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Increased Risk of Urinary Tract Calculi Among Patients With Diabetes Mellitus—A Population-based Cohort Study

  • Hsin-Shui Chen
    Affiliations
    Department of Physical Medicine and Rehabilitation, China Medical University, Bei-Gang Hospital, Yun-Lin, Taiwan
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  • Li-Ting Su
    Affiliations
    Management Office for Health Data, China Medical University Hospital, Taichung, Taiwan

    Trauma and Emergency Center, China Medical University Hospital, Taichung, Taiwan
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  • Shinn-Zong Lin
    Affiliations
    Department of Physical Medicine and Rehabilitation, China Medical University, Bei-Gang Hospital, Yun-Lin, Taiwan

    Institute of Immunology, China Medical University Hospital, Taichung, Taiwan
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  • Fung-Chang Sung
    Affiliations
    Management Office for Health Data, China Medical University Hospital, Taichung, Taiwan

    Department of Public Health, College of Public Health, China Medical University, Taichung, Taiwan
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  • Ming-Chung Ko
    Correspondence
    Reprint requests: Ming-Chung Ko, M.D., M.Sc., Department of Surgery, Taipei City Hospital, 145 Zheng Zhou Road, Taipei, Taiwan 103
    Affiliations
    Department of Surgery, Taipei City Hospital, Taipei, Taiwan
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  • Chung-Yi Li
    Affiliations
    Management Office for Health Data, China Medical University Hospital, Taichung, Taiwan

    Department of Public Health, College of Medicine, National Cheng Kung University, Tainan, Taiwan
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Published:November 25, 2011DOI:https://doi.org/10.1016/j.urology.2011.07.1431

      Objective

      To investigate the inter-relationship among diabetes, urinary tract infection (UTI), and urinary tract calculi (UTC).

      Methods

      This study used Taiwan's National Health Insurance claims data of ambulatory care visits and hospitalizations. A total of 12,257 newly diagnosed diabetes cases in 2000-2002 and 96,781 controls were followed to the end of 2007. The person-year approach with Poisson assumption was used to estimate the incidence density (ID) of UTC by diabetic status. Relative risk of UTC in relation to diabetes and UTI were estimated from Cox proportional hazard model with adjustment for sociodemographic variables and comorbidities.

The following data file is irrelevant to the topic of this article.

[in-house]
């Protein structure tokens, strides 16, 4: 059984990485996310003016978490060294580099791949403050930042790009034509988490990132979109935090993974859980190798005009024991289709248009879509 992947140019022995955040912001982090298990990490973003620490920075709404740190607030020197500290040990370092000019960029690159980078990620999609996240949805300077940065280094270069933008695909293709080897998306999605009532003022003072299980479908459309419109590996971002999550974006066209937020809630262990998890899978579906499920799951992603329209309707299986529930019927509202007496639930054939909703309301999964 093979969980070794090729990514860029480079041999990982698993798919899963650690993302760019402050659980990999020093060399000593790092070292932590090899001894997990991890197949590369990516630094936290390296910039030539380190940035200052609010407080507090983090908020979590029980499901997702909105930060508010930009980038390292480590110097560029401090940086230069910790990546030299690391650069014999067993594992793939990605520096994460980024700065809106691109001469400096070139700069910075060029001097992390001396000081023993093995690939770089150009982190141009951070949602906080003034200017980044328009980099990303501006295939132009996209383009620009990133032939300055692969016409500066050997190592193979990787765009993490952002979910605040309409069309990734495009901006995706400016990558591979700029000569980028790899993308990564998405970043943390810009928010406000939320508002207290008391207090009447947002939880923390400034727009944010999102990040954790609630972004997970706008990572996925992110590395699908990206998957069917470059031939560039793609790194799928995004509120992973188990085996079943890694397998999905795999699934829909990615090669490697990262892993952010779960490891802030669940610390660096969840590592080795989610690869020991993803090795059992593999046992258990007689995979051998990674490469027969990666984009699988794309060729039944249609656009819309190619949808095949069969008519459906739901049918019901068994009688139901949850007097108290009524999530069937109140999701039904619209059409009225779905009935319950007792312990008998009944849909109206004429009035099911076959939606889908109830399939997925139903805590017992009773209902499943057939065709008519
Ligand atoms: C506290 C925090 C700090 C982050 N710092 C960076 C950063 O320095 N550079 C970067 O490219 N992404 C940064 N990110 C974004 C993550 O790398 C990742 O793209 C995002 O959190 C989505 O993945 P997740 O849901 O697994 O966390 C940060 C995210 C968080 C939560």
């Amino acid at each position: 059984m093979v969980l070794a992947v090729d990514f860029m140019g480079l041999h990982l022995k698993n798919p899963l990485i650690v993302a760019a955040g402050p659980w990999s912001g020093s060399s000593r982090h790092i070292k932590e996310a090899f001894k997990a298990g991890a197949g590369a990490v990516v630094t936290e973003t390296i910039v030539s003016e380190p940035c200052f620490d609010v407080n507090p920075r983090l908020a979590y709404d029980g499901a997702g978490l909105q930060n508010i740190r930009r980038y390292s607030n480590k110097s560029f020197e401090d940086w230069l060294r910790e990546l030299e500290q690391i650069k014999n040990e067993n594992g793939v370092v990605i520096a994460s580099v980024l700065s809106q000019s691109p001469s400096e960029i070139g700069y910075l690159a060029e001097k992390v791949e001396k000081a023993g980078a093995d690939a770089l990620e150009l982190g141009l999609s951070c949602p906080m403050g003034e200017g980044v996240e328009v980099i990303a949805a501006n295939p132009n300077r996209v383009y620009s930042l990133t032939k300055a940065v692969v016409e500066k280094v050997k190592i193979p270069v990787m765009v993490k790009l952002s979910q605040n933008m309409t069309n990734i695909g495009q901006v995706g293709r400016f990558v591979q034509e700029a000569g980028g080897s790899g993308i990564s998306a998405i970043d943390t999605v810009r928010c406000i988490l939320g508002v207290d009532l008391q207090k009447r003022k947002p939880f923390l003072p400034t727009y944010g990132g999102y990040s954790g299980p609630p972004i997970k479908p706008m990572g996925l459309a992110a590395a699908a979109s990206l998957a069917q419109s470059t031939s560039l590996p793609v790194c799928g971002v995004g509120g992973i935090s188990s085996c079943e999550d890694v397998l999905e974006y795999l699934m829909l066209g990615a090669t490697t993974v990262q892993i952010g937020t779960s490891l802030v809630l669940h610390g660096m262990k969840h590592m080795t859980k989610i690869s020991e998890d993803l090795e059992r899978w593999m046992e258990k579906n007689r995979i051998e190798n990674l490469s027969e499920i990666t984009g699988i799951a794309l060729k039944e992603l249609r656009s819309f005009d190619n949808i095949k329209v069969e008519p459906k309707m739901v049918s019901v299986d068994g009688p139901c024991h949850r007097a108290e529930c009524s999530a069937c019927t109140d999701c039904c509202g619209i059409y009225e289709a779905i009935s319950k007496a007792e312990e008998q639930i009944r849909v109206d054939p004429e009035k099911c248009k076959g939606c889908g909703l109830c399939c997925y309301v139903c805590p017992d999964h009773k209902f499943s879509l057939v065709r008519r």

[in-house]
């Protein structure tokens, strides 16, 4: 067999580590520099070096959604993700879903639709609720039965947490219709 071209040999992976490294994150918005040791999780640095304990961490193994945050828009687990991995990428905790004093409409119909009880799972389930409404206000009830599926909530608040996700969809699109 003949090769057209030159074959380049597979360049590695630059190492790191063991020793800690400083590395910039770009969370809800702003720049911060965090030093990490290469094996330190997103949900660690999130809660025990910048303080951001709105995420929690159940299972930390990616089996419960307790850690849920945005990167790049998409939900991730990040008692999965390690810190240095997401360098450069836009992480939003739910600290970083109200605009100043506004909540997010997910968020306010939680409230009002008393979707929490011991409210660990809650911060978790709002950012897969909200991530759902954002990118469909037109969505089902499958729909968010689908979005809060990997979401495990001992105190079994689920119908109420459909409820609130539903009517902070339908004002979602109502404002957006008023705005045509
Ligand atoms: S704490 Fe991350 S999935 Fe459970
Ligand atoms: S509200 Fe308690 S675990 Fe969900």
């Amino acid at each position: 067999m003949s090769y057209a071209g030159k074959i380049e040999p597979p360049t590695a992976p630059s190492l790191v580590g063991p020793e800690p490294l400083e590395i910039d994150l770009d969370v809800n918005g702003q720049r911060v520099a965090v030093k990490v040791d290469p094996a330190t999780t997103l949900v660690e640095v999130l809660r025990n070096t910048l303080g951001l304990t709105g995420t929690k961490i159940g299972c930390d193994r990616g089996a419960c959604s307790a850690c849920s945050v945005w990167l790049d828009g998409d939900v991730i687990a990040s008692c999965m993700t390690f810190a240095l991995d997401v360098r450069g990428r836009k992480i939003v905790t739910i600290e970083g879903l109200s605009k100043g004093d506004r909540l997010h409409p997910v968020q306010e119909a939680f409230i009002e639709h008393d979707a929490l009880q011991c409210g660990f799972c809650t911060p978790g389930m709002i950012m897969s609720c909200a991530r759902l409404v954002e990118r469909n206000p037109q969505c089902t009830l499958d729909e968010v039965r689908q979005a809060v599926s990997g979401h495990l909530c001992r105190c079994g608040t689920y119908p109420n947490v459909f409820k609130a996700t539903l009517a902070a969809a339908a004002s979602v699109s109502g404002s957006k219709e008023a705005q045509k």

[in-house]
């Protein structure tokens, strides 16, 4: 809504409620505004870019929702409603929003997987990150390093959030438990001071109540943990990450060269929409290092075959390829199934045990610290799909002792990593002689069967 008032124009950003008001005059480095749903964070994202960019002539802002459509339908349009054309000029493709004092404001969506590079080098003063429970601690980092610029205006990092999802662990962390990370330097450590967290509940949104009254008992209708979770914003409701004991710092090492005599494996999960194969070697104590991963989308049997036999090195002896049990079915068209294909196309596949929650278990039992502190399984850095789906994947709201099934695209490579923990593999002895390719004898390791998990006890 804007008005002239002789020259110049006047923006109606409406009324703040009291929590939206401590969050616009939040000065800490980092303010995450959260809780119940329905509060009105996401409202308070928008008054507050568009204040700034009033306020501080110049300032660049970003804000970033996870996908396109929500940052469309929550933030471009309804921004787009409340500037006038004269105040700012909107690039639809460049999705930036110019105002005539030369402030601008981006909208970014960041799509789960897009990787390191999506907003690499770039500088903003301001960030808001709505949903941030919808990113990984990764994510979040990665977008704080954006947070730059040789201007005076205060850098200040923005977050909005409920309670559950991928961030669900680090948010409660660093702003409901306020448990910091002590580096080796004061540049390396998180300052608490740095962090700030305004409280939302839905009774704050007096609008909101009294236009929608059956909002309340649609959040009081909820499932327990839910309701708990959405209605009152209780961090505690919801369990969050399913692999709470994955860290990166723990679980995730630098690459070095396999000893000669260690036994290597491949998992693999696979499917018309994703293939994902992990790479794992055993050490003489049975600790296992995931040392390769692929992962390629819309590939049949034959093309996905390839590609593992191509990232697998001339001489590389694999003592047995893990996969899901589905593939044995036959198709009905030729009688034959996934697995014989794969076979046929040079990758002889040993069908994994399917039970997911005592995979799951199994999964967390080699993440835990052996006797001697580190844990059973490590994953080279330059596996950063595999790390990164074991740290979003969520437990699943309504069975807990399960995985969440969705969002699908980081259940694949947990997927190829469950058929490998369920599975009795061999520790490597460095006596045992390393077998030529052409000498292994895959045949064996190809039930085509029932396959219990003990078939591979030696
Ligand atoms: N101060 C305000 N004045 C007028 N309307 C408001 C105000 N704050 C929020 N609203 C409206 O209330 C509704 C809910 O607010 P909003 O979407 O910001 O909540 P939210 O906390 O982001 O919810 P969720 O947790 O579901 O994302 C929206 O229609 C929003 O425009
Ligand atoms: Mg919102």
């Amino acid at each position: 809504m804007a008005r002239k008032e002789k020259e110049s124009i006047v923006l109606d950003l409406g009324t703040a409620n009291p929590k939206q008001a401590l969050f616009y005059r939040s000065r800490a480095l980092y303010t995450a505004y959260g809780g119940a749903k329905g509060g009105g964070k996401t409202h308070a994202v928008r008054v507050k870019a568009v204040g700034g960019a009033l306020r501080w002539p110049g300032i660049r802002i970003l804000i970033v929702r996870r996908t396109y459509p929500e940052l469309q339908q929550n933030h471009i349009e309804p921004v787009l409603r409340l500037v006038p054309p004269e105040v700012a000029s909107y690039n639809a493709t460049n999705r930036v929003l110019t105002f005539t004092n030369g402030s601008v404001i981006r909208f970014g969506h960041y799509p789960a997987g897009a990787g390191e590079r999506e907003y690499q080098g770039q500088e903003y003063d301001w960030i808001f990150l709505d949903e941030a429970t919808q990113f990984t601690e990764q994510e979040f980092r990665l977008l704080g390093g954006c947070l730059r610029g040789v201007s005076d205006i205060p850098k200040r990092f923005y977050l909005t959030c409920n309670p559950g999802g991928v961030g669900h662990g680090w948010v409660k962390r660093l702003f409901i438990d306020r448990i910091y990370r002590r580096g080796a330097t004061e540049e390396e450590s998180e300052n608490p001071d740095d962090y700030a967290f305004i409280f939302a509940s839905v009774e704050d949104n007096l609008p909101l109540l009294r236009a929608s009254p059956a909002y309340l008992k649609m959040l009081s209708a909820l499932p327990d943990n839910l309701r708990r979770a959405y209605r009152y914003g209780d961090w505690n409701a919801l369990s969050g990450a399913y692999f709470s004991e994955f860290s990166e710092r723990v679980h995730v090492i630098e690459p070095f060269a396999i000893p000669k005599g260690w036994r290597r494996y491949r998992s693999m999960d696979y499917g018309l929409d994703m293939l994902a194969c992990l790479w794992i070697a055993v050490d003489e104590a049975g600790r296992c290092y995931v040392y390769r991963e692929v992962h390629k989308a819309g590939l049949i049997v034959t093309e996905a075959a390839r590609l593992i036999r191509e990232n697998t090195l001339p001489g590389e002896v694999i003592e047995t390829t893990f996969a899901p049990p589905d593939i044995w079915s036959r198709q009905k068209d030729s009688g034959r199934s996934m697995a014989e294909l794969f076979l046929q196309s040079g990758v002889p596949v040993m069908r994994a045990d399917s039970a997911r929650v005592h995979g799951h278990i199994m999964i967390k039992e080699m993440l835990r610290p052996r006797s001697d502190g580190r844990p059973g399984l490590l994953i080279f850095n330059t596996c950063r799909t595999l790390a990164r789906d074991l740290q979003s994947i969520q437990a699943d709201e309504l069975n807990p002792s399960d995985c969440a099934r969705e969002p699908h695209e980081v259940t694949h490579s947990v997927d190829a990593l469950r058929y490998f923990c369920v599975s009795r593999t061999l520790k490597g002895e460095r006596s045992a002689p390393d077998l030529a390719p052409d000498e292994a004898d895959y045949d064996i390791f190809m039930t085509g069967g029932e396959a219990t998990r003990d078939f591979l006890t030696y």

Results

      Over nearly 8 years of follow-up, 8.9% of diabetes and 7.2% of control subjects sought ambulatory care or were hospitalized for UTC, representing the ID of 14.4 and 11.4 per 1000 person-years, respectively. The multivariate analysis indicated that UTC risk was independently associated with diabetes (hazard ratio 1.18, 95% CI 1.10-1.27) and UTI (HR 1.68, 95% CI 1.60-1.76). The hazard ratio of UTC in relation to diabetes in men and women without UTI was 1.24 and 1.26, respectively. Diabetes may further increase the rate of UTC in women with UTI, with an hazard ratio increased from 1.79-2.12. Such additive effect by diabetes in men with UTI was only marginal (HR 1.68 vs 1.67).

      Conclusion

      This cohort study provides epidemiologic support for the causal association between diabetes and UTC, which is independent of UTI. In addition, female patients with UTI accompanied by diabetes tended to be associated with a greater rate of UTC.
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      Linked Article

      • Editorial Comment
        UrologyVol. 79Issue 1
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          Diabetes mellitus has been associated with an increased risk of kidney stone formation in a number of epidemiologic studies.1-3 With the exception of a study from Turkey,2 these data reflect the findings from a population of American adults, with presumably Western trends in diet and lifestyle. The present study not only provides additional evidence for the link between diabetes mellitus and kidney stone formation but also extends it to a large, Taiwanese cohort. It also reinforces the notion that nephrolithiasis is a reflection of systemic disease—an increased incidence of stone disease is seen in patients with diabetes mellitus, as well as other common systemic conditions, such as metabolic syndrome and hypertension.
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